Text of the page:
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Part III Baroness Emmuska Orczy

XLII The Guard-House Of The Rue Ste. Anne

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The little cortege was turning out of the great gates of the house of Justice. It was intensely cold; a bitter north-easterly gale was blowing from across the heights of Montmartre, driving sleet and snow and half-frozen rain into the faces of the men, and finding its way up their sleeves, down their collars and round the knees of their threadbare breeches.

Armand, whose fingers were numb with the cold, could scarcely feel the reins in his hands. Chauvelin was riding dose beside him, but the two men had not exchanged one word since the moment when the small troop of some twenty mounted soldiers had filed up inside the courtyard, and Chauvelin, with a curt word of command, had ordered one of the troopers to take Armand's horse on the lead.

A hackney coach brought up the rear of the cortege, with a man riding at either door and two more following at a distance of twenty paces. Heron's gaunt, ugly face, crowned with a battered, sugar-loaf hat, appeared from time to time at the window of the coach. He was no horseman, and, moreover, preferred to keep the prisoner closely under his own eye. The corporal had told Armand that the prisoner was with citizen Heron inside the coach--in irons. Beyond that the soldiers could tell him nothing; they knew nothing of the object of this expedition. Vaguely they might have wondered in their dull minds why this particular prisoner was thus being escorted out of the Conciergerie prison with so much paraphernalia and such an air of mystery, when there were thousands of prisoners in the city and the provinces at the present moment who anon would be bundled up wholesale into carts to be dragged to the guillotine like a flock of sheep to the butchers.

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But even if they wondered they made no remarks among themselves. Their faces, blue with the cold, were the perfect mirrors of their own unconquerable stolidity.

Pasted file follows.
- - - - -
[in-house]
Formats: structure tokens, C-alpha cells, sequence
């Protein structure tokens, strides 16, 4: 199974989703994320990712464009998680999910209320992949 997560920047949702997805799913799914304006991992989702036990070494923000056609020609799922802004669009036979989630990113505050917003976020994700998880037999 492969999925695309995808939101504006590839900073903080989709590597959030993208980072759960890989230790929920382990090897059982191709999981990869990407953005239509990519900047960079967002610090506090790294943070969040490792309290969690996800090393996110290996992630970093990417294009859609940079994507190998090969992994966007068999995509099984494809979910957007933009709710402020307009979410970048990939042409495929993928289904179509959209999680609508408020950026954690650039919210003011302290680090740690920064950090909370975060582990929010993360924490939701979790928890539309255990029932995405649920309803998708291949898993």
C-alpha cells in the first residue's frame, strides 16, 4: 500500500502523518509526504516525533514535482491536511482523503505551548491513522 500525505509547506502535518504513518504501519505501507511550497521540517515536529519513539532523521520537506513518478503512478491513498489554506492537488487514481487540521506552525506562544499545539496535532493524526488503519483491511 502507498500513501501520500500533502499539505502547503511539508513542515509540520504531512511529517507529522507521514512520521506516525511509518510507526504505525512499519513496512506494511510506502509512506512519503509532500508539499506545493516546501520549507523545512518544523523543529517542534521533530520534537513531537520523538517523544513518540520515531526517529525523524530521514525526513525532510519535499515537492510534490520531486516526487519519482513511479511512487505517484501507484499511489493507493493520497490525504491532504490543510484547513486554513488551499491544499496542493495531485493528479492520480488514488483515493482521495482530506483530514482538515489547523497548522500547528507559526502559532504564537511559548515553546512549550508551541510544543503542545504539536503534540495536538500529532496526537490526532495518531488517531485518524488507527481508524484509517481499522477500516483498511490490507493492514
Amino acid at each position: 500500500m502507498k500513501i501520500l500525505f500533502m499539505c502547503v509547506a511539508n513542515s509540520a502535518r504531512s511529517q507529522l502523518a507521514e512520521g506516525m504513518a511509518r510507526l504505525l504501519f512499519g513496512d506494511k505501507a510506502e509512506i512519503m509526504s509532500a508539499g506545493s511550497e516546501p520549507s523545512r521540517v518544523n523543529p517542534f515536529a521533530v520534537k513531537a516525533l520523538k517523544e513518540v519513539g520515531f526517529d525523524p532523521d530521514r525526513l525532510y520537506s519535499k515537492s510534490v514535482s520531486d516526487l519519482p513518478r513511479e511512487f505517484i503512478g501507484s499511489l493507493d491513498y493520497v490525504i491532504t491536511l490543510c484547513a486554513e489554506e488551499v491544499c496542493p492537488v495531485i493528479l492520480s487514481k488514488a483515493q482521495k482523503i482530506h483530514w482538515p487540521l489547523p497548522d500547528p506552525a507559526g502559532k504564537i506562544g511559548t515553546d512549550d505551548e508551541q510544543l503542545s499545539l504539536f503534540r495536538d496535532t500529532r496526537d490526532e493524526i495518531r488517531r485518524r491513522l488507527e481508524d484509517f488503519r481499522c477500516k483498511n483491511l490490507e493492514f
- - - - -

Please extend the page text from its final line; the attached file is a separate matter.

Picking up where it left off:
The tower clock of Notre Dame struck seven when the small cavalcade finally moved slowly out of the monumental gates. In the east the wan light of a February morning slowly struggled out of the surrounding gloom. Now the towers of many churches loomed ghostlike against the dull grey sky, and down below, on the right, the frozen river, like a smooth sheet of steel, wound its graceful curves round the islands and past the facade of the Louvres palace, whose walls looked grim and silent, like the mausoleum of the dead giants of the past.

All around the great city gave signs of awakening; the business of the day renewed its course every twenty-four hours, despite the tragedies of death and of dishonour that walked with it hand in hand. From the Place de La Revolution the intermittent roll of drums came from time to time with its muffled sound striking the ear of the passer-by. Along the quay opposite an open-air camp was already astir; men, women, and children engaged in the great task of clothing and feeding the people of France, armed against tyranny, were bending to their task, even before the wintry dawn had spread its pale grey tints over the narrower streets of the city.

Armand shivered under his cloak. This silent ride beneath the laden sky, through the veil of half-frozen rain and snow, seemed like a dream to him. And now, as the outriders of the little cavalcade turned to cross the Pont au Change, he saw spread out on his left what appeared like the living panorama of these three weeks that had just gone by. He could see the house of the Rue St. Germain l'Auxerrois where Percy had lodged before he carried through the rescue of the little Dauphin. Armand could even see the window at which the dreamer had stood, weaving noble dreams that his brilliant daring had turned into realities, until the hand of a traitor had brought him down to--to what? Armand would not have dared at this moment to look back at that hideous, vulgar hackney coach wherein that proud, reckless adventurer, who had defied Fate and mocked Death, sat, in chains, beside a loathsome creature whose very propinquity was an outrage.

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El Dorado
Baroness Emmuska Orczy

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